By Ryan Ross, Foodable Contributing Editor
In the past ten or fifteen years, we’ve seen the culinary world undergo a massive evolution. From the rise of the “celebrity chef” to molecular gastronomy to food trucks, the culinary scene is constantly evolving; in fact, sometimes it’s difficult just to keep track of all the changes. But if you’ve followed the culinary industry for a while, you know there’s another major contributor to a chef's creations: the art of plating.
As the title suggests, plating isn’t really a “new” trend- a chef’s presentation of a dish has been around almost as long as those cooking the dishes. But lately, more and more chefs are looking to plating as a way to set their creations apart from everyone else’s. What’s more, a lot of chefs are also working to make the presentation of their dishes as important a factor in their guests’ experience as the food itself.
To get a little more perspective, we talked to two of the best chefs in the industry: Chef Diego Oka (Executive Chef at Miami’s La Mar at Mandarin Oriental) and Chef Jeffrey Williams (Executive Chef of NIOS at The Kimpton Muse Hotel). We wanted to find out their view of plating as an art form, their inspiration for the presentation of their dishes, and the role plating plays in their cooking. Read on to learn more about their approach to plating- you might find yourself coming up with ideas you can use in your own kitchen.
Chef Diego Oka, La Mar Miami
Chef Diego got his start working as an intern for Chef Gaston Acurio in Peru in 2001, and after four months of learning from one of the world’s premier chefs, Diego made his way up the ladder at a variety of restaurants before creating the menu at Gaston’s La Mar in Lima, Peru. Following the success of La Mar in Lima, Diego helped open locations in Mexico City, Colombia, and San Francisco, and in 2014, Diego took the reins at La Mar at Miami’s Mandarin Oriental hotel.
Since opening, La Mar has been one of the most popular restaurants in Miami, and part of that success is due to the unique presentation of the menu offerings. But in talking with Chef Diego, he made one thing clear: “I don’t consider myself an artist- I’m a cook first.” Diego did acknowledge the importance of presentation, however: “Presentation is important; customers have to be in love with the dish at first sight!” He also made it clear that proper presentation involves much more than just the dish itself. Diego’s motto is “Less is more” when it comes to the dish itself, but he also pointed out that “plating is not only the food, it is more than that: the china, the ambience, the temperature, and so on.”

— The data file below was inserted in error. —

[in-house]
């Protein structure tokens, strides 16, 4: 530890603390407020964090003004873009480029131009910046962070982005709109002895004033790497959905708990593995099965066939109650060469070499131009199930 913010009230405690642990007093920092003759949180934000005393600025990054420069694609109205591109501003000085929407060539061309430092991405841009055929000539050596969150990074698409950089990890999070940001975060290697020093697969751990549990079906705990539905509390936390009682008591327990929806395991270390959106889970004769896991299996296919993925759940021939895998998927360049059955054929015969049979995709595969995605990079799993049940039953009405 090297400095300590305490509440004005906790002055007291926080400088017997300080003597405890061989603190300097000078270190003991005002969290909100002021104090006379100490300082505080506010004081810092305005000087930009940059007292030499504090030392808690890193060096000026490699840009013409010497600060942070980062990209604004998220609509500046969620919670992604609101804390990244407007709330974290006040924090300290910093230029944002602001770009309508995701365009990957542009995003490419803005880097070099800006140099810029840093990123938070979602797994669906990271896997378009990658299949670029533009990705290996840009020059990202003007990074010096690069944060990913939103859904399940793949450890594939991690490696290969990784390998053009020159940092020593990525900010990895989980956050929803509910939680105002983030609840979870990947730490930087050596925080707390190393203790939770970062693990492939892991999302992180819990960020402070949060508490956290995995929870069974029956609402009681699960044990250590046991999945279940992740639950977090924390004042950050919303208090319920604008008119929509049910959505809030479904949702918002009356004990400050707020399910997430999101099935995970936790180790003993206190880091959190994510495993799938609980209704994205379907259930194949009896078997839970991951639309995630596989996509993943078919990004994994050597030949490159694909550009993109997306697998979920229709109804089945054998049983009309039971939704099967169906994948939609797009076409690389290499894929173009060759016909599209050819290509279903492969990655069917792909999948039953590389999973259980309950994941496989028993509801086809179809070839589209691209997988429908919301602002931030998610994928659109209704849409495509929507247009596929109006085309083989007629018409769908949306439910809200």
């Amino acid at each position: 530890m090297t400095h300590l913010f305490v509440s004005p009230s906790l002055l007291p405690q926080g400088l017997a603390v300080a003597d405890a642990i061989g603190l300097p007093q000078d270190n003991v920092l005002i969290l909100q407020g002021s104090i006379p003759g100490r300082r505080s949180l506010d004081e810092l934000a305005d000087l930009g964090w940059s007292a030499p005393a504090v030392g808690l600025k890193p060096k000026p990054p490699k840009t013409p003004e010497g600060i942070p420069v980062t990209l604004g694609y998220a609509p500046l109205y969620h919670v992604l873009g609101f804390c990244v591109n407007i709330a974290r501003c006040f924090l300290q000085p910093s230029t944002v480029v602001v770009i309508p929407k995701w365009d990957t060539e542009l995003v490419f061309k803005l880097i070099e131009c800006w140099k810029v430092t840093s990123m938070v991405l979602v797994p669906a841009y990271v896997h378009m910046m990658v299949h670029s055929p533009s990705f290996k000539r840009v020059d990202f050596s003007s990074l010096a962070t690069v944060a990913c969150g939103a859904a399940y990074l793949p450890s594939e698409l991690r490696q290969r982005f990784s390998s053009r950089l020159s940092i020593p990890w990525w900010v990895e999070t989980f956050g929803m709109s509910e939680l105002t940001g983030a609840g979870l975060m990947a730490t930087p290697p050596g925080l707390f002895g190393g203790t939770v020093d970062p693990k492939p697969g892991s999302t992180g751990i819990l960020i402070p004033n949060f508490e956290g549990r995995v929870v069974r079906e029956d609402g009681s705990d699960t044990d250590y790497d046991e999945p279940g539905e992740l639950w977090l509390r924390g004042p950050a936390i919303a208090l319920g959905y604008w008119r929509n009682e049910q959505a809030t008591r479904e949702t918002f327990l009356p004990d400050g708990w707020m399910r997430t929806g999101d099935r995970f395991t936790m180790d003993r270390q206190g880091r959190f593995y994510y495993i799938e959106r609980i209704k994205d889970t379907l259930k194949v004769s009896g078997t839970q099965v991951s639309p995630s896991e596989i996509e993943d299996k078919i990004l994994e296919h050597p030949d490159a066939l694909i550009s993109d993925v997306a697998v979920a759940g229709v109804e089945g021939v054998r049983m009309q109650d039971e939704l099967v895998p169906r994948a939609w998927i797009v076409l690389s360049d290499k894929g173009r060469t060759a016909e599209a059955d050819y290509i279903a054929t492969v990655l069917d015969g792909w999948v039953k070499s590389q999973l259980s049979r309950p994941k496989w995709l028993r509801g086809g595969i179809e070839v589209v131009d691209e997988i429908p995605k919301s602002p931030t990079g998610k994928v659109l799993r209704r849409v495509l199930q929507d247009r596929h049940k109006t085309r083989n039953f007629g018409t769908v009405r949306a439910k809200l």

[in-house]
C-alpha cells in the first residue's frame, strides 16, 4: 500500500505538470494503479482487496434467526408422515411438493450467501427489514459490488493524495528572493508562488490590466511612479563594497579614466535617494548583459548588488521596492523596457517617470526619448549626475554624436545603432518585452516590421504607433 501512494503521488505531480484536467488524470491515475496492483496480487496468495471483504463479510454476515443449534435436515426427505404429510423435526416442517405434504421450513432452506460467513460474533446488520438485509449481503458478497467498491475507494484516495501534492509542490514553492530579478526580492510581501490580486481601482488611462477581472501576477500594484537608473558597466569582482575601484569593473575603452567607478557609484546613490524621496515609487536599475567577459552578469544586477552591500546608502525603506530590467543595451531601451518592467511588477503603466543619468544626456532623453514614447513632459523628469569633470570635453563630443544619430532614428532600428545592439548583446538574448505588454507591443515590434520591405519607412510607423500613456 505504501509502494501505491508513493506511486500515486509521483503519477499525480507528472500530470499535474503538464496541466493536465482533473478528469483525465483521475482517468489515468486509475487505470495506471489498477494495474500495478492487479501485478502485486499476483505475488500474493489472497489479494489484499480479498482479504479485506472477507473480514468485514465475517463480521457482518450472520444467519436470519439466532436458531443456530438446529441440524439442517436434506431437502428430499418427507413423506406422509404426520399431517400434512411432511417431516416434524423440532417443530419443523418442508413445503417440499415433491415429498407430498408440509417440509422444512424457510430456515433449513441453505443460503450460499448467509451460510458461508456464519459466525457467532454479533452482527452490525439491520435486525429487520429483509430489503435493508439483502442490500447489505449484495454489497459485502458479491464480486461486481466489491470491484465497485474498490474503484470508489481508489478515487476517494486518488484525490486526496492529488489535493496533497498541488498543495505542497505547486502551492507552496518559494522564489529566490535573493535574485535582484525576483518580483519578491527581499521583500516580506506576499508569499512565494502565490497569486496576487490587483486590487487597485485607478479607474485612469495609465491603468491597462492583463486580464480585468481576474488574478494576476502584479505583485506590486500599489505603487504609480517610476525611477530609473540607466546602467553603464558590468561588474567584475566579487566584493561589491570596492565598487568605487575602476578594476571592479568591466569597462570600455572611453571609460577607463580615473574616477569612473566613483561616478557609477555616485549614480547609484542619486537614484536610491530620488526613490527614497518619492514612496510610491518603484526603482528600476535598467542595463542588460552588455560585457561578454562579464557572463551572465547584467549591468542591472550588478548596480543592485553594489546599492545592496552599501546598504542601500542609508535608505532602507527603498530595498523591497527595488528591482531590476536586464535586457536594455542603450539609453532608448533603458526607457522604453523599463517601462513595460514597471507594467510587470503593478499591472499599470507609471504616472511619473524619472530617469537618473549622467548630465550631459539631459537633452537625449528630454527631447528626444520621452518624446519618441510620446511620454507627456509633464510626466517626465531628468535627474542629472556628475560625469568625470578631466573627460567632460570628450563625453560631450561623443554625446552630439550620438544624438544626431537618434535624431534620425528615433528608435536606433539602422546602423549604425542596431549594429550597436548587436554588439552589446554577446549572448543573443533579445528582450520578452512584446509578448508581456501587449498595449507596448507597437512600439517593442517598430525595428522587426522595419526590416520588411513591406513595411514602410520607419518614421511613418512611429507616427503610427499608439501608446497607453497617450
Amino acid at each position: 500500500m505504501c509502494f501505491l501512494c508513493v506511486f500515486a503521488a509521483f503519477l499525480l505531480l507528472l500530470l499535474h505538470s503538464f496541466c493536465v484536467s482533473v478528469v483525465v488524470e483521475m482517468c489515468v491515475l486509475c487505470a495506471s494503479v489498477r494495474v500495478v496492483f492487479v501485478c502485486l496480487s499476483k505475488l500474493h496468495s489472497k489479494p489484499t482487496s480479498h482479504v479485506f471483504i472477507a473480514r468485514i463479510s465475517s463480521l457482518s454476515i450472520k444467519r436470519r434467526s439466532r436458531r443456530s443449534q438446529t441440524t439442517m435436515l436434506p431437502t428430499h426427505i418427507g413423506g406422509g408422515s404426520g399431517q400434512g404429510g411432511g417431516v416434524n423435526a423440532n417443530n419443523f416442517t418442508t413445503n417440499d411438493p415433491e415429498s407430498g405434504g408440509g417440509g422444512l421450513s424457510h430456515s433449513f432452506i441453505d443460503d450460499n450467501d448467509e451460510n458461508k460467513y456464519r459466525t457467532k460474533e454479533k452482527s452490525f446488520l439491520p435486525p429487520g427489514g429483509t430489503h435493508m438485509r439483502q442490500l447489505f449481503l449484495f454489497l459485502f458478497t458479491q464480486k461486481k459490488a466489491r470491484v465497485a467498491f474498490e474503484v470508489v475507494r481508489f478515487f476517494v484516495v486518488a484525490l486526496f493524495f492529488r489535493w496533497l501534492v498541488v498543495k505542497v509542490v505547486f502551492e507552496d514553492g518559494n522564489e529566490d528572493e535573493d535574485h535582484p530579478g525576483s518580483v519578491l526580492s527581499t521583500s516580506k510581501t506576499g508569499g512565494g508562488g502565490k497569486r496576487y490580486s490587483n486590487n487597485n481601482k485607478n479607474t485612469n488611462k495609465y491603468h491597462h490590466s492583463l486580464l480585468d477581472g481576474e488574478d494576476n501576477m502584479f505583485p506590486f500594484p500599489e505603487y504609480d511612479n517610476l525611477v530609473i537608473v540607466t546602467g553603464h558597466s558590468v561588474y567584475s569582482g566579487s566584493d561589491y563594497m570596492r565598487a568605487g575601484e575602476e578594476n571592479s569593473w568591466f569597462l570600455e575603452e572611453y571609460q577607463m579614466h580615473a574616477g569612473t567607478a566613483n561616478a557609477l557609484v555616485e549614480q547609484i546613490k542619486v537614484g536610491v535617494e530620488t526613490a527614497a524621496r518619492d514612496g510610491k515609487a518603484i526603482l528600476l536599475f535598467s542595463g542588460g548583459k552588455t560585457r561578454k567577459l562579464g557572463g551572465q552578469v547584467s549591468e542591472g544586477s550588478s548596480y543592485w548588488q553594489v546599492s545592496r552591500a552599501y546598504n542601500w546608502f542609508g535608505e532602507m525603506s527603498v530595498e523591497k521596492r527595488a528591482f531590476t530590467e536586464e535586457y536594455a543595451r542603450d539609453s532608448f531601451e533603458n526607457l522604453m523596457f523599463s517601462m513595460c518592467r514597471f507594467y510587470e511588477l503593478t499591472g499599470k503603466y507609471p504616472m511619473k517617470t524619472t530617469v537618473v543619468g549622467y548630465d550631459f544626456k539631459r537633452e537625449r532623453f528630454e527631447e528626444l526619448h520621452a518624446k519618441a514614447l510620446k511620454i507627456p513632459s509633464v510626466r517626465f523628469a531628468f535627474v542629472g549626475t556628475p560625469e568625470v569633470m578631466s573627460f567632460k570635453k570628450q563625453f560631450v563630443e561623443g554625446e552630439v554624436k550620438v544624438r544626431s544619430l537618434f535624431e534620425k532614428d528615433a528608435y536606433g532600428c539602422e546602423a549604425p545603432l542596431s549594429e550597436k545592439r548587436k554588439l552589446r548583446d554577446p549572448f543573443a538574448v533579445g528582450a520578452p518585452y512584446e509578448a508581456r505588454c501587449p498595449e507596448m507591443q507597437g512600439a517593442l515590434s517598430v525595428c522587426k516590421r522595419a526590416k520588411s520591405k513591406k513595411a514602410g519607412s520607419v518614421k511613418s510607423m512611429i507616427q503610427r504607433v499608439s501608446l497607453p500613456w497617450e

Unlike a lot of chefs whose primary focus is the way a dish looks, Diego is mainly concerned with making sure the dish meets his high standards for how it tastes. “The ingredients are most important, followed by the flavors and then the plating,” he says. And although he loves the challenge of traditional artistic pursuits like painting and creating, to Diego, plating is “a kind of art,” a unique challenge whose visual aspect is just one part of the overall sensory picture. As a result, Diego prefers to wait until the flavors of the dish reveal themselves before committing to a specific visual presentation. “Sometimes,” he says, “[the dish] evolves to become even more beautiful.
Chef Jeffrey Williams, NIOS at Kimpton Muse
Chef Jeffrey Williams was introduced to the art of cooking at a young age, helping his grandfather in the kitchen at home. These early experiences ingrained in him a lifelong passion for the culinary arts, and he took that passion to Baltimore International College. After graduation, Jeffrey’s career began in earnest, including time at STK West Hollywood as Executive Sous Chef, Executive Chef at The Culver Hotel, Chef de Cuisine at The W San Diego, and as Corporate Executive Chef at Chopps in Burlington, Massachusetts. In December 2016, Jeffrey was named the Executive Chef at NIOS at the Kimpton Muse Hotel in New York City, and as his early success at NIOS has shown, his star continues to rise in the culinary world.
Like many chefs, Jeffrey considers the presentation of his dishes to be an extension of his personality. “Plating is a chef’s individuality on a plate,” he explains. “A career of experiences in plate form.” And though Jeffrey says he always took notice of how restaurants plated their dishes before he ever set foot in a kitchen, he credits his externship at Fork in Philadelphia as cementing the importance of plating. “They let their cooks incorporate their own dishes on the menu, so they took pride and were a little competitive (as most of us are) in plating.”
Jeffrey’s approach to plating is similar to Diego’s; specifically, that plating is a key component of the overall dining experience. “I’m a strong believe in flavor first, but I also understand that people eat with their eyes first – especially these days with Facebook and Instagram,” he says. “I start by creating the flavor profile I want to achieve, then go into the components and decide how to plate or modify them.”
There is no specific source for Jeffrey’s inspiration. “I draw inspiration from all over: a local ramen shop or a random piece of plateware,” he says. And in some cases, the inspiration for the dish comes from the ingredients themselves: “Sometimes I plate around a featured ingredient that I want to be the highlight of the dish.” Spoken like a true artist.
If the longevity of plating as an art form tells us anything, it’s that the presentation of a dish is much more than a fly-by-night fad. As Chef Oka and Chef Williams both mentioned, the way a dish is plated can be the difference between a good meal and a profound experience. And though a lot of culinary trends have come and gone in recent years, it’s safe to say that the art of plating is one that will stand the test of time.